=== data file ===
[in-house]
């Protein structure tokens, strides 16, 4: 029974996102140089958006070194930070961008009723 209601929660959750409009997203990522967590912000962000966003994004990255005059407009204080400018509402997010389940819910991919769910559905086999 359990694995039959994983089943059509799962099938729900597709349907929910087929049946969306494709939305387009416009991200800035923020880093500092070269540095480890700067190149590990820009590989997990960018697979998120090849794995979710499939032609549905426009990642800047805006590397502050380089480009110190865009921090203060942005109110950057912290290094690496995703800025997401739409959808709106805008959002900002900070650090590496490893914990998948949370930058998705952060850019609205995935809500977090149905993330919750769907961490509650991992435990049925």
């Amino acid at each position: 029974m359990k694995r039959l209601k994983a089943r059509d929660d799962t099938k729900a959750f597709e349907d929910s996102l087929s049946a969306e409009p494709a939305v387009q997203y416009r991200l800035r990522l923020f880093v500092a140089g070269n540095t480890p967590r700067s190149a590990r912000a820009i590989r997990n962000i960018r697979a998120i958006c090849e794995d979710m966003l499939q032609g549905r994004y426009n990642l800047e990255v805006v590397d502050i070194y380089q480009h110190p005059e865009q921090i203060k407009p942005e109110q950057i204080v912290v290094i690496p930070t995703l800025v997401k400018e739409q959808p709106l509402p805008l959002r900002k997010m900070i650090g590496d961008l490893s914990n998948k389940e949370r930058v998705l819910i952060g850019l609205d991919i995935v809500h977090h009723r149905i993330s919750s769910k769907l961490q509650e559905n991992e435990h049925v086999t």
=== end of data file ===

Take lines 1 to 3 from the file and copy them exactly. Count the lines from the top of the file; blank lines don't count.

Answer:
[in-house]
């Protein structure tokens, strides 16, 4: 029974996102140089958006070194930070961008009723 209601929660959750409009997203990522967590912000962000966003994004990255005059407009204080400018509402997010389940819910991919769910559905086999 359990694995039959994983089943059509799962099938729900597709349907929910087929049946969306494709939305387009416009991200800035923020880093500092070269540095480890700067190149590990820009590989997990960018697979998120090849794995979710499939032609549905426009990642800047805006590397502050380089480009110190865009921090203060942005109110950057912290290094690496995703800025997401739409959808709106805008959002900002900070650090590496490893914990998948949370930058998705952060850019609205995935809500977090149905993330919750769907961490509650991992435990049925």
């Amino acid at each position: 029974m359990k694995r039959l209601k994983a089943r059509d929660d799962t099938k729900a959750f597709e349907d929910s996102l087929s049946a969306e409009p494709a939305v387009q997203y416009r991200l800035r990522l923020f880093v500092a140089g070269n540095t480890p967590r700067s190149a590990r912000a820009i590989r997990n962000i960018r697979a998120i958006c090849e794995d979710m966003l499939q032609g549905r994004y426009n990642l800047e990255v805006v590397d502050i070194y380089q480009h110190p005059e865009q921090i203060k407009p942005e109110q950057i204080v912290v290094i690496p930070t995703l800025v997401k400018e739409q959808p709106l509402p805008l959002r900002k997010m900070i650090g590496d961008l490893s914990n998948k389940e949370r930058v998705l819910i952060g850019l609205d991919i995935v809500h977090h009723r149905i993330s919750s769910k769907l961490q509650e559905n991992e435990h049925v086999t």